MUNDĀVAṆĪ (lit. a seal or riddle), the concluding hymn of the Gurū Granth Sāhib composed by Gurū Arjān as an epilogue to the Scripture which he had himself compiled and the first copy of which was transcribed under his guidance. The hymn comprises two parts; in the first part, the Scripture is metaphorically referred to as a salver containing three articles, truth, contentment and contemplation. Then the fourth of the viands is mentioned - the nectar Name which sustains all. He who, says the Gurū, partakes of this fare is saved. This is something not to be renounced; one must forever bear this in mind. Thus will one swim across the worldly-ocean. One then beholds the entire universe as the manifestation of the Supreme Being. The second part, comprising two couplets, is by way of tanksgivings. The Gurū, rendering gratitude, recites the paen : "Thou made me worthy of this task, Lord. I know not the limit of Thy favour. Meritless am I — without merit. That was thy own mercy...." Mundāvaṇī is an integral part of the scriptural text and is always recited at the end of any full-reading of the Holy Book. It is also recited as part of the Rahrāsi, the daily evening prayer of the Sikhs.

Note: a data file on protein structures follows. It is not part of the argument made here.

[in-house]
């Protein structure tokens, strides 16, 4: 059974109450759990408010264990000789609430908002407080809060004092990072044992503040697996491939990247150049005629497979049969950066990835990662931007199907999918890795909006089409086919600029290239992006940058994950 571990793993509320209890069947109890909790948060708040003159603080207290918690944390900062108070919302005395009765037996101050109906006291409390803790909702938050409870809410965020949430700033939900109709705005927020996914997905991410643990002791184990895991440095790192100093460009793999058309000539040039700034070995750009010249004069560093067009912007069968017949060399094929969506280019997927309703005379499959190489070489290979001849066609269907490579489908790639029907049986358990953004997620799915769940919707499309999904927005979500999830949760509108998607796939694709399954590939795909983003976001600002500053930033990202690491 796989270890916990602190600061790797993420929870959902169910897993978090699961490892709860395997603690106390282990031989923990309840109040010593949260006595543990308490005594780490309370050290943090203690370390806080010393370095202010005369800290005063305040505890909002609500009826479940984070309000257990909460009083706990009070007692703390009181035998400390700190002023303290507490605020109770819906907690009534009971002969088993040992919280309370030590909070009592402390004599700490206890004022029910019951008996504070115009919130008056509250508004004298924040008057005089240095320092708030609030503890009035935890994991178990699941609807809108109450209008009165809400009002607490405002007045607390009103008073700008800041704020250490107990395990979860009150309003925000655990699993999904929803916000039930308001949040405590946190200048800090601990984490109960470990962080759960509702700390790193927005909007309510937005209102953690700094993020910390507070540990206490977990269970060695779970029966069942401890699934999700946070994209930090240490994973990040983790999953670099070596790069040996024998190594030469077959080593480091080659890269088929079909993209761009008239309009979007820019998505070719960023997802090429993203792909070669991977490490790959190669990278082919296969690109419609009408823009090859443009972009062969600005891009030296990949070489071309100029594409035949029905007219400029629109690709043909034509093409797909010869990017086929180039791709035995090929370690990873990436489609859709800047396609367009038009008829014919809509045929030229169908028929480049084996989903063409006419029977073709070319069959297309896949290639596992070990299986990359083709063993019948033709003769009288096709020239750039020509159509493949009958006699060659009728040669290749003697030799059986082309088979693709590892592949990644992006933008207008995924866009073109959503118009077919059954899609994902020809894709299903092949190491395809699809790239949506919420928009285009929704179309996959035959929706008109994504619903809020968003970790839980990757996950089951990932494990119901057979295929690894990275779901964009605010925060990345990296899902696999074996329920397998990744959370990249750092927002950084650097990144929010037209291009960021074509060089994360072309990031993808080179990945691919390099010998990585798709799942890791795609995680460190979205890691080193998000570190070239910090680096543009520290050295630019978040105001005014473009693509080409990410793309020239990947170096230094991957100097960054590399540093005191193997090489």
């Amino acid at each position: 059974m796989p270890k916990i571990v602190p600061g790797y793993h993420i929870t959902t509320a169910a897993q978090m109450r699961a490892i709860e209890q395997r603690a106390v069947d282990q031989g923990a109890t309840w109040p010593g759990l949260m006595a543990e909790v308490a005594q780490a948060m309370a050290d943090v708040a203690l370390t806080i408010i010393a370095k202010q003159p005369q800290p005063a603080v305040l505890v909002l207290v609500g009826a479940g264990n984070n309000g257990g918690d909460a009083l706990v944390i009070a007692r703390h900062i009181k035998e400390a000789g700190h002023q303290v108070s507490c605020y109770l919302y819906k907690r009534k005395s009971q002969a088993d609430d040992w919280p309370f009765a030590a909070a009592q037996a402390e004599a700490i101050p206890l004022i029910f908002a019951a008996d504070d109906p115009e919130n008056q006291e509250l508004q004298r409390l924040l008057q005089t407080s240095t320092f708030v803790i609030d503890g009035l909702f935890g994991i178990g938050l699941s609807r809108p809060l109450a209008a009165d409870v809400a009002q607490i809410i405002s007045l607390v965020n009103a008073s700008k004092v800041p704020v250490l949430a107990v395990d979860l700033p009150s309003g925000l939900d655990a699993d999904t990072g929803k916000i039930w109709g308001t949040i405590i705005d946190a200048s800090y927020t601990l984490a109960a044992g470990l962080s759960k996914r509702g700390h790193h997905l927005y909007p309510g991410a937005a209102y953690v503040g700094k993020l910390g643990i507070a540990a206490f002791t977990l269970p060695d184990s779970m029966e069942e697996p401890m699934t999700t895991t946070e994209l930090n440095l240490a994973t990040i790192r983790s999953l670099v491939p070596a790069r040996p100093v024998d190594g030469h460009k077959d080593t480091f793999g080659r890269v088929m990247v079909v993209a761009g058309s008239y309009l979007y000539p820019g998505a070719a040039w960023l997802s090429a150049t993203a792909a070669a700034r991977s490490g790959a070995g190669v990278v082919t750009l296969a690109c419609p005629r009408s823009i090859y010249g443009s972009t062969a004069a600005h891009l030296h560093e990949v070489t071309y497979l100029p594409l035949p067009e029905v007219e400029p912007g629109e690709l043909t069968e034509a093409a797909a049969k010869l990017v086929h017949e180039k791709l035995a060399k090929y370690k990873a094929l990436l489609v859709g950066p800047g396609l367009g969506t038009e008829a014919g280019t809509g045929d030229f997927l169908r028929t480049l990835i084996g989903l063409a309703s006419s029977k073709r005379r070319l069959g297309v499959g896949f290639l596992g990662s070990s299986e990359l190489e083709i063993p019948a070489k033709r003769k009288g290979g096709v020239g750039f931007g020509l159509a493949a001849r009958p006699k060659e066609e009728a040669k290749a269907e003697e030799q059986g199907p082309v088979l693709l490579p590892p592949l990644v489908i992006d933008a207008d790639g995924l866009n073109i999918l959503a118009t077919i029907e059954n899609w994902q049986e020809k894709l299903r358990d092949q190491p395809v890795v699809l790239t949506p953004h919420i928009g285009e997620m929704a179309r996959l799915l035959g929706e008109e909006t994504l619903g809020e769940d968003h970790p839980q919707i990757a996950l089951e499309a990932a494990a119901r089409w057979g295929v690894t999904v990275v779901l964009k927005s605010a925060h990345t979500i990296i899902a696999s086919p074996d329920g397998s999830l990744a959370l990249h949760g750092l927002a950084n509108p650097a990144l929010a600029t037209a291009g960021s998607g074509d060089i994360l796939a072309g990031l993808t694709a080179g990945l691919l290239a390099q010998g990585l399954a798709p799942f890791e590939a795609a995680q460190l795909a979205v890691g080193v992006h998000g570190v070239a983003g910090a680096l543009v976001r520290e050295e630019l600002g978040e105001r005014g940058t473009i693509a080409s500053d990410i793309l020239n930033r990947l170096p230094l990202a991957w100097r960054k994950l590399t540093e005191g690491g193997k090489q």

Exegetes have interpreted the word "mundāvaṇī "variously. Some take it to mean a riddle in which sense it is still used in the Poṭhohārī dialect of Punjabi. They quote in support of their view this line from Gurū Amar Dās, Nānak III : "eh mudāvaṇī satigurū pāī gursikhā ladhī bhāli, the Gurū has posed this mundāvaṇī, i.e. riddle, and the Sikhs have unravelled it"(GG, 645). By mentioning in the opening line of the hymn Mundāvaṇī the articles which comprise the divine fare, Gurū Arjān, they argue, was inviting the Sikhs to explore through the sacred text their true meaning. More commonly, the term Mundāvanī as used by Gurū Arjan is understood to be the equivalent of a seal or stamp. The Gurū wrote mundāvaṇī as a conclusion to the Gurū Granth Sāhib, thus affixing his seal to the holy writ. The seal was in token of the authentication of the text; it was also perhaps meant to preclude any apocryphal additions.